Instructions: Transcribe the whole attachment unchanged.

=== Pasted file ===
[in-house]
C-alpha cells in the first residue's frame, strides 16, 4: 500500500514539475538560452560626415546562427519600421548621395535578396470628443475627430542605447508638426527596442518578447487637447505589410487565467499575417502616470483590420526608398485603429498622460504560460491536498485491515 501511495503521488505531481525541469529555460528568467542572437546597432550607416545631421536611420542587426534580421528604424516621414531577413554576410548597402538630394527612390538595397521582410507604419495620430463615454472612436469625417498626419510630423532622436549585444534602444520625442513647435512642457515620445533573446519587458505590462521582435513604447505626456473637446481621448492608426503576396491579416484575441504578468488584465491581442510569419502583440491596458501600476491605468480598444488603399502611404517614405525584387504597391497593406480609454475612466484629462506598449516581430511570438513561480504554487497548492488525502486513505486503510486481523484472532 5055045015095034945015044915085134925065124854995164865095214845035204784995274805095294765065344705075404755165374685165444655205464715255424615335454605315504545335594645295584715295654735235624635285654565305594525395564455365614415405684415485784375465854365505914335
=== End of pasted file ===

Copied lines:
[in-house]
C-alpha cells in the first residue's frame, strides 16, 4: 500500500514539475538560452560626415546562427519600421548621395535578396470628443475627430542605447508638426527596442518578447487637447505589410487565467499575417502616470483590420526608398485603429498622460504560460491536498485491515 501511495503521488505531481525541469529555460528568467542572437546597432550607416545631421536611420542587426534580421528604424516621414531577413554576410548597402538630394527612390538595397521582410507604419495620430463615454472612436469625417498626419510630423532622436549585444534602444520625442513647435512642457515620445533573446519587458505590462521582435513604447505626456473637446481621448492608426503576396491579416484575441504578468488584465491581442510569419502583440491596458501600476491605468480598444488603399502611404517614405525584387504597391497593406480609454475612466484629462506598449516581430511570438513561480504554487497548492488525502486513505486503510486481523484472532 5055045015095034945015044915085134925065124854995164865095214845035204784995274805095294765065344705075404755165374685165444655205464715255424615335454605315504545335594645295584715295654735235624635285654565305594525395564455365614415405684415485784375465854365505914335